Drover, a trade publication for the beef industry, recently published an article arguing that immigration enforcement and a booming economy are making it difficult for farmers to find affordable labor. Meanwhile, the Des Moines Register, one of the biggest newspapers in America’s Midwestern farm country, is claiming that “Iowa’s economy depends on its 84,000 immigrant workers — including those here without legal documentation.” If you listened to the agricultural journalists, you’d think we need to declare open borders in order to keep produce, meat and milk flowing to American households. But are any of these claims based on reality?
The honest answer is, “No.” According to Downsizing the Federal Government, a project of the Cato Institute, Congress “spends more than $20 billion a year on subsidies for farm businesses.” By way of comparison, the United States spends just under $50 billion on its entire foreign aid budget – which funds everything from health improvement to national security programs. That means a single sector of the U.S. economy is receiving taxpayer funded support that amounts to 40 percent of what we spend building defensive alliances and promoting world peace.
And asking for low-wage foreign workers simply amounts to the agricultural industry demanding another subsidy. That should prompt American taxpayers to ask what is it that farmers are doing wrong? Virtually every other industry manages to engage labor at market wages, and turn a profit, without price supports, market manipulation, import barriers, and government funded insurance.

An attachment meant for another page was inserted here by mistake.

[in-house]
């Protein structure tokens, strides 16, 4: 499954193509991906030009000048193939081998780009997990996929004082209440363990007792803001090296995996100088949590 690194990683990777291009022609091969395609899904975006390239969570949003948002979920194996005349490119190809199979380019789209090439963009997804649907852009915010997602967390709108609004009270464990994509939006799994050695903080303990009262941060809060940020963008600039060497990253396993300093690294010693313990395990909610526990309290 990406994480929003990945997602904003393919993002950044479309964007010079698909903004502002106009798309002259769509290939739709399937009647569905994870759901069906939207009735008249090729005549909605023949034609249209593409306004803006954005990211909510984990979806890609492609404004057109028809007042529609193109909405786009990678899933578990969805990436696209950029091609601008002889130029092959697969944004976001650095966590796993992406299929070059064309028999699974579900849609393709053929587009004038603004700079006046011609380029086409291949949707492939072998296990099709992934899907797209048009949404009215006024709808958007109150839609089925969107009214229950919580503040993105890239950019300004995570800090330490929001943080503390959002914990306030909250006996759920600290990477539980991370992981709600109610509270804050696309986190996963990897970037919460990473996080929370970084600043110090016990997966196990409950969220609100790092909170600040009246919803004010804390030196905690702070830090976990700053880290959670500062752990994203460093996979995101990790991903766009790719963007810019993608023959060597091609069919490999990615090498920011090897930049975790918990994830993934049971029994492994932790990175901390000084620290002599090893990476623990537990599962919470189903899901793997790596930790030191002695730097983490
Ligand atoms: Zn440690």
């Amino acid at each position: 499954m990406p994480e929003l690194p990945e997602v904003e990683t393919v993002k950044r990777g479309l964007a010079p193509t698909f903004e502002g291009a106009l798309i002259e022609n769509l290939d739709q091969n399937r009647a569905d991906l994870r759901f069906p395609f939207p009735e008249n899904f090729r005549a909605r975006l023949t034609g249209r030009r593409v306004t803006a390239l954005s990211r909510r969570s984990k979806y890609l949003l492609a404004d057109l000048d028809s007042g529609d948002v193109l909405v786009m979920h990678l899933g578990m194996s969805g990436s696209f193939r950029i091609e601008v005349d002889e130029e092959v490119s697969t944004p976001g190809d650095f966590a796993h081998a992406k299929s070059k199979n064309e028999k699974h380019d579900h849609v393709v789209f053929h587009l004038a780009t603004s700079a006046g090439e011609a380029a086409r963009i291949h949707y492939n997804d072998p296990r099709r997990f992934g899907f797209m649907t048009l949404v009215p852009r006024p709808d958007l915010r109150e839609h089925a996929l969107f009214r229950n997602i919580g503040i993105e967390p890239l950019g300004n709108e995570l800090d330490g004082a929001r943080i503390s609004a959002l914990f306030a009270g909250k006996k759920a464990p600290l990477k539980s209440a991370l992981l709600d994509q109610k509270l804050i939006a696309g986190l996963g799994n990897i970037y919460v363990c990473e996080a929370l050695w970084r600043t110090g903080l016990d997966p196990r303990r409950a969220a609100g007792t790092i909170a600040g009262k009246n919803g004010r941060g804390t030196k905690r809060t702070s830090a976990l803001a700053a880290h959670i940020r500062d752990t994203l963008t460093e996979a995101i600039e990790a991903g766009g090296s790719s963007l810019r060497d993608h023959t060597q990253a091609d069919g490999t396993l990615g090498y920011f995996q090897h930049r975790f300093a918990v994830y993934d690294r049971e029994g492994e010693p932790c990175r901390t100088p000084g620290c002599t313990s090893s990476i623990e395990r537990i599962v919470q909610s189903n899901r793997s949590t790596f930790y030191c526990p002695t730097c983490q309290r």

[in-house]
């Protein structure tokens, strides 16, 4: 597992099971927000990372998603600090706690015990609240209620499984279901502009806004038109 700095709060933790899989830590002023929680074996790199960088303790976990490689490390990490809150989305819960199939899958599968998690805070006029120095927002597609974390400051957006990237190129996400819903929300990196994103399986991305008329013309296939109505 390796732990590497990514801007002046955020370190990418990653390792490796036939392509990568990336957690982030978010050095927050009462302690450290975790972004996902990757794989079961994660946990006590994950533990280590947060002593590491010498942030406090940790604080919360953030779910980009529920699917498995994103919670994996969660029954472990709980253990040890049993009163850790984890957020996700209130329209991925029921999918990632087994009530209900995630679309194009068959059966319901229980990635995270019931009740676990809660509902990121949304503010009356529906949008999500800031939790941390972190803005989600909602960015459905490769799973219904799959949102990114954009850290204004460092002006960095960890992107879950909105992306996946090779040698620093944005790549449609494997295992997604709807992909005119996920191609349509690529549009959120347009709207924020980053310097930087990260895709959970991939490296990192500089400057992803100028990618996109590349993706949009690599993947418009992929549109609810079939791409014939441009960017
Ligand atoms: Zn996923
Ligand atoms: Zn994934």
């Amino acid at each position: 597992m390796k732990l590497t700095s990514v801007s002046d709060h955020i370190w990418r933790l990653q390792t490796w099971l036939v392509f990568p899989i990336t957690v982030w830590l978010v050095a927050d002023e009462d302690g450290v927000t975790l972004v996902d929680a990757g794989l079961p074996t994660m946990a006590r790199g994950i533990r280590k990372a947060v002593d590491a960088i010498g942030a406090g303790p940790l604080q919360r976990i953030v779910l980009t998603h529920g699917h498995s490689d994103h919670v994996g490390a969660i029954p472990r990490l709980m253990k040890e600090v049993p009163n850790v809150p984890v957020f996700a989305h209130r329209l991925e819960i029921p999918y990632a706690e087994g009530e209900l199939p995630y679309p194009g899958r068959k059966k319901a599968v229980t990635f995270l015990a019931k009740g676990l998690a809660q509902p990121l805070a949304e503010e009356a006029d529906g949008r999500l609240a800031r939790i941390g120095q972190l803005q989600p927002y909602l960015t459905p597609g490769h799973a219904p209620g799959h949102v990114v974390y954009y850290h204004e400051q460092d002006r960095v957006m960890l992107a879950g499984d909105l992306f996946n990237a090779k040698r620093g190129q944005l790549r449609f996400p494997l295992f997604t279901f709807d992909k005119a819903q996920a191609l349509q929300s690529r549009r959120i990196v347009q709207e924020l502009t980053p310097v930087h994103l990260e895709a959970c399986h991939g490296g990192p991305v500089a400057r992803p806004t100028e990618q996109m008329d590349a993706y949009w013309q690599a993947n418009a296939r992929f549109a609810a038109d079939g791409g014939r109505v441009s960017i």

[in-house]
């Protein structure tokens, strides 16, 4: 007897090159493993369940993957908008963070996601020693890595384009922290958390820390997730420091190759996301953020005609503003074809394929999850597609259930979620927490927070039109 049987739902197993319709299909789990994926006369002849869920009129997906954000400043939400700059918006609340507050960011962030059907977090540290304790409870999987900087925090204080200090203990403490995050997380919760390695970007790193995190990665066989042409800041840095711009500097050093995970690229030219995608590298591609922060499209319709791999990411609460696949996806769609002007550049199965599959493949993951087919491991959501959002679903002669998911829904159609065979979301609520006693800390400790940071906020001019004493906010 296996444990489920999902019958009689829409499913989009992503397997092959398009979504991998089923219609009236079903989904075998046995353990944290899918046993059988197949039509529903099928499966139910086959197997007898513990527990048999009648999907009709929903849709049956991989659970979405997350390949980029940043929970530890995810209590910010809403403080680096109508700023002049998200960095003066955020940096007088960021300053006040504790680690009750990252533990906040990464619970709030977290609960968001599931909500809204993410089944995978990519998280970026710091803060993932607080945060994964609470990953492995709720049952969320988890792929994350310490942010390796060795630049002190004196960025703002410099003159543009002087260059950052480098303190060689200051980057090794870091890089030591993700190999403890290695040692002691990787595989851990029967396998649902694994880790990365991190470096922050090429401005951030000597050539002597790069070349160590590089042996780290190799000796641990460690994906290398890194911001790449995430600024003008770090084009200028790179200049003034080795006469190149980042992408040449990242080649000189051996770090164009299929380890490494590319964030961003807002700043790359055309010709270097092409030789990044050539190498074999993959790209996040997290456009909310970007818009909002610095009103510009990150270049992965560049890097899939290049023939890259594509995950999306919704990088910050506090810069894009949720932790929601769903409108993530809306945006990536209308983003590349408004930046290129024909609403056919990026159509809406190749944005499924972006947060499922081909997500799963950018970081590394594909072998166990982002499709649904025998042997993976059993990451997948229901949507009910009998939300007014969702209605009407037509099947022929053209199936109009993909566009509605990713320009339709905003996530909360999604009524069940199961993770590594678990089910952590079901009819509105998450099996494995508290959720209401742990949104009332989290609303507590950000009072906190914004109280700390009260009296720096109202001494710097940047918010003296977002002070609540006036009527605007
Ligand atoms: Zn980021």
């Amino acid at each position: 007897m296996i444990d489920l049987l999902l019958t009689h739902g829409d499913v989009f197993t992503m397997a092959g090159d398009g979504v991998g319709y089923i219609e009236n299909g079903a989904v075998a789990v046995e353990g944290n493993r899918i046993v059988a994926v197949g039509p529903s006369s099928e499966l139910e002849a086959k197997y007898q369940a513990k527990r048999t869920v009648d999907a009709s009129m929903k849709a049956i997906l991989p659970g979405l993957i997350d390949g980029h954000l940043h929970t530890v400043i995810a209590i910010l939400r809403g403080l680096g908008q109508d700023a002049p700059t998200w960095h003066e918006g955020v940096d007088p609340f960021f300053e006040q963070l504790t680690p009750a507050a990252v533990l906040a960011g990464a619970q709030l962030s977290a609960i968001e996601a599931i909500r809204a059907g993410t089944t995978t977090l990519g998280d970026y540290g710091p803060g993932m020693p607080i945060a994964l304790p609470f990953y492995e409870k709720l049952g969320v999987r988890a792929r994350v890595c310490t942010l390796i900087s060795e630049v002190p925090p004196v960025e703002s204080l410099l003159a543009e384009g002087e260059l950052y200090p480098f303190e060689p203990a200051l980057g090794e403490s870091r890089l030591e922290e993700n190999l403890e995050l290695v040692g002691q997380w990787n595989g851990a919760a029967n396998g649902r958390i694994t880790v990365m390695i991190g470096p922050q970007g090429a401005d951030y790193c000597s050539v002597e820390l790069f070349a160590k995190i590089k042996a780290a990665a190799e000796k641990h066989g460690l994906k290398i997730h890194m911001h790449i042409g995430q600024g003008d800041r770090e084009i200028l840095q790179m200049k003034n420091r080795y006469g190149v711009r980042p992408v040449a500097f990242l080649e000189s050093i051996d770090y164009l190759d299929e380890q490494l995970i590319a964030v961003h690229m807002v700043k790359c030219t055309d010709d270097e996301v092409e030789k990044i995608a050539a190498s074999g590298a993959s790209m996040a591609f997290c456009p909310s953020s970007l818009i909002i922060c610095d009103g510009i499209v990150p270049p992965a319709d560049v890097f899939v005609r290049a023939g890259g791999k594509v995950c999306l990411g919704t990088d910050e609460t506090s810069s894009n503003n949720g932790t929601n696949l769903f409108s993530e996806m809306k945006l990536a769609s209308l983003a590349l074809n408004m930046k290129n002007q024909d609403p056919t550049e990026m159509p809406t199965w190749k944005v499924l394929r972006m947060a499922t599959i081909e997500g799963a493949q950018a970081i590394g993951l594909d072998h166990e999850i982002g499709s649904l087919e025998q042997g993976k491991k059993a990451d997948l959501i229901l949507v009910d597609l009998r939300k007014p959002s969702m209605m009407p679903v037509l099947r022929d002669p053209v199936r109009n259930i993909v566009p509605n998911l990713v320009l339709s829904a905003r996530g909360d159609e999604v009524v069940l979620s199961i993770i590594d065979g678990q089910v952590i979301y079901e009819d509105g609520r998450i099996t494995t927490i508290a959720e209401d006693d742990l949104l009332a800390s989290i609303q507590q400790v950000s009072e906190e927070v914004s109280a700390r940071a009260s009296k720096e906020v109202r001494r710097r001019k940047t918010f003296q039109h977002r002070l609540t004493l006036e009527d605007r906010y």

Farmers will tell you that their industry is special. It involves greater risk than other fields of endeavor. And, after all, we’ve got to eat, and food security is national security. Therefore, they should be given government assistance and allowed to employ whatever workers are necessary to bring in the harvest.
But that’s just effective marketing from the farm lobby. In reality, farming and ranching aren’t any riskier than many other important industries, ranging from the seaborne shipment of goods to building bridges. And as Downsizing the Federal Government notes, “Subsidies discourage farmers from innovating, cutting costs, diversifying their land use, and taking other actions needed to prosper in the competitive economy.”
American workers are not shy about getting their hands dirty. They’ll work farm jobs – and any other jobs – provided that employers pay a fair market wage. The problem with American agriculture is that a rigged system, designed to ensure profits for farmers, keeps anyone from knowing what wages the market will bear. The solution to that problem, however, isn’t to throw open our borders and allow agri-business to exploit cheap foreign labor at the expense of American workers. Instead, we should allow free market competition to bring agriculture into the 21st Century.